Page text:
• Began The Odin Project’s curriculum to become a full stack Ruby developer. This site is the best resource I found since it consolidates free, high-quality online material. Continued working away at this.
  • Concurrently, I researched various books on web development. I contemplated whether I should use books as my primary resource, or continue with The Odin Project.
    I was veering from one source to another in search of the right path. A lot of resources looked good…until I discovered a new one. Was the new resource better? Should I switch resources and restart? I had taught myself some basics, but when would I qualify as a programmer?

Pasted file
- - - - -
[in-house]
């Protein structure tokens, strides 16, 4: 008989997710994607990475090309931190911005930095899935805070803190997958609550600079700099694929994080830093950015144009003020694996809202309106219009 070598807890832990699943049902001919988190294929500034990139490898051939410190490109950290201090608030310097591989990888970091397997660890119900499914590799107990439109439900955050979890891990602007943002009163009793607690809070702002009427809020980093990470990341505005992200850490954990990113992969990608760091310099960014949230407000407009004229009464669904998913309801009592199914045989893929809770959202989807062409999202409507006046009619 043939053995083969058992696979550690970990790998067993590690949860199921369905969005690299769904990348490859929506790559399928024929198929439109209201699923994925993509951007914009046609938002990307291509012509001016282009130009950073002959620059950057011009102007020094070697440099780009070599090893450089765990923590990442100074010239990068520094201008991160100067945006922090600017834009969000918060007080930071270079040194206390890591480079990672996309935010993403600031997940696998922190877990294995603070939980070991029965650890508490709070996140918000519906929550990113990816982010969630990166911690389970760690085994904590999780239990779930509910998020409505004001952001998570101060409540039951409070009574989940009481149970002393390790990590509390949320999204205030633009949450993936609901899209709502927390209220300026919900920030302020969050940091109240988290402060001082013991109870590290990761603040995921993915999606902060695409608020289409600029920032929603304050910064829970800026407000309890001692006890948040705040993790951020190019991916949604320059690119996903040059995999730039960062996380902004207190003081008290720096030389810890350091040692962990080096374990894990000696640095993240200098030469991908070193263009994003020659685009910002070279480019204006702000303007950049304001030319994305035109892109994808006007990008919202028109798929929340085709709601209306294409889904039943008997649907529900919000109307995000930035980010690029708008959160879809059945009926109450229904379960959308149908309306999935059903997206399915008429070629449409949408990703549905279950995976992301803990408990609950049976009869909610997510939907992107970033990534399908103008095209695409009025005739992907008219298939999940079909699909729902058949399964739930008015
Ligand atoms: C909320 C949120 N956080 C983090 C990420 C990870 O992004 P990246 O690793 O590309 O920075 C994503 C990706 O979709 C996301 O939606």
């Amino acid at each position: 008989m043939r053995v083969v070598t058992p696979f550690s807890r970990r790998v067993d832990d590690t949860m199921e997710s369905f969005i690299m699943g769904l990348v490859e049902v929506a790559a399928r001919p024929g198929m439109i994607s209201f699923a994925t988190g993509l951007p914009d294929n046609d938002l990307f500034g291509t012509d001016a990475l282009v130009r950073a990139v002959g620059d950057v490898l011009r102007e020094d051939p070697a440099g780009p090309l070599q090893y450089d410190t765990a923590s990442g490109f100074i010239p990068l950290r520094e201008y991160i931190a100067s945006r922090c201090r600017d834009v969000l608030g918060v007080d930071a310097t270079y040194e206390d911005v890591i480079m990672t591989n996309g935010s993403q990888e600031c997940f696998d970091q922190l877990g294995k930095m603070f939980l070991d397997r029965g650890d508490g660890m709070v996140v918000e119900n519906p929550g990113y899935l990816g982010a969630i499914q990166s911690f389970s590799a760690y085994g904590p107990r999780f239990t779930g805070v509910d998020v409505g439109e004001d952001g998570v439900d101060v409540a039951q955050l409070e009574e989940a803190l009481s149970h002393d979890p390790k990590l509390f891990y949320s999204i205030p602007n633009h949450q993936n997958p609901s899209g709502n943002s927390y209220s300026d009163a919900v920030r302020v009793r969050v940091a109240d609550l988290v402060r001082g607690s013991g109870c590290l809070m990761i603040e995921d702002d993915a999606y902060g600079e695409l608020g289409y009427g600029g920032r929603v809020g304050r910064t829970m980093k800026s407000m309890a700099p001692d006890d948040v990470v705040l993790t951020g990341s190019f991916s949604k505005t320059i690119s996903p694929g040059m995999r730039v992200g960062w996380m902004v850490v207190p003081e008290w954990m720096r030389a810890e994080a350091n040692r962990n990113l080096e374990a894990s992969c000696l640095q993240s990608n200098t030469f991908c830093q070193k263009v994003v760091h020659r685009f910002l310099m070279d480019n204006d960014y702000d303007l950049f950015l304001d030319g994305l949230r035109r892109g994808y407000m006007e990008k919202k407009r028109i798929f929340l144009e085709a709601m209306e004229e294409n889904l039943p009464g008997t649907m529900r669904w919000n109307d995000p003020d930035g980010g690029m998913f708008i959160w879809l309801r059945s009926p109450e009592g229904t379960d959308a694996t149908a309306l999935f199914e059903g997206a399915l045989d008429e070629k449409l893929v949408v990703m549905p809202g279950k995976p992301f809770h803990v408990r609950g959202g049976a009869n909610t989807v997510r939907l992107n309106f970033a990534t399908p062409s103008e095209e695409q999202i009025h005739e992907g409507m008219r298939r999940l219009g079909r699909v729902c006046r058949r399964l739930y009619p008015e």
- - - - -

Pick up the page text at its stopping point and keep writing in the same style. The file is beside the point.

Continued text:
Looking back, it’s easy to see I needed more planning. At the same time, it’s hard to see which resource had the best plan. This frustration drove me to start considering a structured learning environment.

I researched web development boootcamps in the U.S. and Canada. In the U.S., I looked at programs like App Academy and Hacker School. I wasn’t ready to make the commitment to move and work in the U.S. This left me thinking about local programs. I heard of Bitmaker Labs since a few schoolmates were involved with founding the program. I was convinced after speaking with friends who knew of the program and provided positive feedback.

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Preparing for Bitmaker Labs**

It was challenging.

After being accepted, Bitmaker Labs provides a month-long pre-work course to make sure you’re prepared for the first day of class. This course covers the basics of most topics in the program: Unix, Ruby, HTML/CSS, and Git. The program curriculum can be found here.